Gao Yu, one of China's most prominent journalists, was sentenced to jail on April 17, 2015, on state secrets charges. Here, she is seen attending the opening of a photo exhibition by Liu Xa, wife of Nobel Laureate Liu Xiaobo, in Hong Kong, on June 9, 2012. Reuters/Bobby Yip

SHANGHAI -- Veteran Chinese journalist Gao Yu was jailed for seven years on Friday on charges of leaking state secrets to a foreign website. Gao, 71, is a long-time reform activist who was jailed from 1989 through 1990, and later spent six years in jail in the 1990s for leaking state secrets.

The current charge is believed to refer to the leaking of an internal Chinese Communist Party document, known as Document No. 9 to a U.S.-based website, Mingjing. The document, released in 2013, outlined a Communist Party campaign to stamp out Western influences and combat the spread of ideals, including democratic values and press freedom.

Gao -- who has not been allowed to write for official Chinese media for many years but remained a columnist for Germany’s Deutsche Welle, and Hong Kong and U.S.-based websites -- was paraded on Chinese television confessing to the charges in May last year. However her lawyer later said the statement was extracted under duress, after threats were made against her son, and should be considered inadmissible. The editor of Mingjing, Ho Pin, has said he did not receive the document from Gao.

After the verdict, her brother Gao Wei told the South China Morning Post that his sister would appeal. Her lawyer Mo Shaoping, however, said, it would be unusual for the court to reverse the verdict. Not only do China’s courts have a conviction rate of 99.9 percent in cases brought by the state, analysts say state secrets charges normally reflect the desire of the authorities to see a defendant punished.

“State secret charges have long been the weapon of choice to silent critics, dissenters, journalists and party foes,” Nicholas Bequelin, regional director for East Asia at Amnesty International, said this week.

Gao is believed to have annoyed the leadership of the Communist Party, under President Xi Jinping, by her consistent criticism of authoritarian tendencies in the system.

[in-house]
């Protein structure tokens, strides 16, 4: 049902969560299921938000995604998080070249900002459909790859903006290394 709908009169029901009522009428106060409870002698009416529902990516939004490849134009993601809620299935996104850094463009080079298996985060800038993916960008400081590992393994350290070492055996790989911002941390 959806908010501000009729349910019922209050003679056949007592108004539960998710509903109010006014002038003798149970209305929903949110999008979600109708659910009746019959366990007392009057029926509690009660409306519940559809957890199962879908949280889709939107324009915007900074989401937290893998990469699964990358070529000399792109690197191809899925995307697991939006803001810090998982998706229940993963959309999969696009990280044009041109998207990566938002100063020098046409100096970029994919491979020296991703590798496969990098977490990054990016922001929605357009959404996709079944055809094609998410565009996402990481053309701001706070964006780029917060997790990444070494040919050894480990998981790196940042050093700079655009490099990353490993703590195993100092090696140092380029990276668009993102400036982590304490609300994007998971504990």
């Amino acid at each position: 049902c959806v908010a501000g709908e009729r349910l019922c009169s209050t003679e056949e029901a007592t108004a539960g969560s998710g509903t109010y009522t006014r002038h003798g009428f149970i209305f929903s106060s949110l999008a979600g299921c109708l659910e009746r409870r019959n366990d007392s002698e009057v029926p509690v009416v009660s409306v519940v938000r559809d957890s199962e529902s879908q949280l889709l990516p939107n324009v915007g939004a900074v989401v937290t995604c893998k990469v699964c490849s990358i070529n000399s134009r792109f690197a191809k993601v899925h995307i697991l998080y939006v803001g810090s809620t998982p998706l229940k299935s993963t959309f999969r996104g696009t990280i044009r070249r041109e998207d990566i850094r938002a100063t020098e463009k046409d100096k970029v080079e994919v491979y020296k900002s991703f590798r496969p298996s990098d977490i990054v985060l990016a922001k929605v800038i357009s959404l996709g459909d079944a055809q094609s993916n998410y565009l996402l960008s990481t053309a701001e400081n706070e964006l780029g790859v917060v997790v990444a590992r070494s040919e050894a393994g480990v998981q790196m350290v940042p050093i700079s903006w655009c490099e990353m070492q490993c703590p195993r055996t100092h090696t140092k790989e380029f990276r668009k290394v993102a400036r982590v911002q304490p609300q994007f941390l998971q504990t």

William Nee, China researcher at Amnesty International, described the verdict as “blatant political persecution” and an “attack on freedom of expression.”

He said Gao's trial had been marred by "repeated irregularities," and she was being punished for having “laid bare the Communist Party’s outright hostility to human rights.” He added that Document No. 9 had, in fact, become a “blueprint” for an “assault on human rights,” in what he called “one of the worst crackdowns against rights activists in more than a decade."

According to an Asia Society translation of the leaked version, the document calls for an “intense struggle” against “false ideological trends, positions, and activities.” In particular it highlights the threat of such ideas as Western-style democracy, universal values, civil society, and the Western concept of journalism and press freedom -- as well as warning of attempts to “undermine” the history of the Chinese Communist Party.

Since the document was released, Chinese authorities have stepped up their campaign against such ideas, calling for efforts to root out Western values from the Chinese education system, detaining civil rights lawyers and targeting a number of non-governmental organizations.

Maya Wang, a Hong Kong-based researcher with Human Rights Watch, said this week that Gao's prosecution for “rigorous, critical reporting about vital government policies” was “the latest effort by the Chinese leadership to silence virtually all debate.”

If Gao completes her sentence, she will remain in jail until she is 78. However, her brother told the South China Morning Post that Gao, who suffers from heart problems and high blood pressure, remained “calm and smiling” in court. Gao has described herself and other critics of the government as “independent and irreplaceable” souls, concealed inside "thin and fragile shells," who were willing to be like “eggs continuously breaking against that high wall.”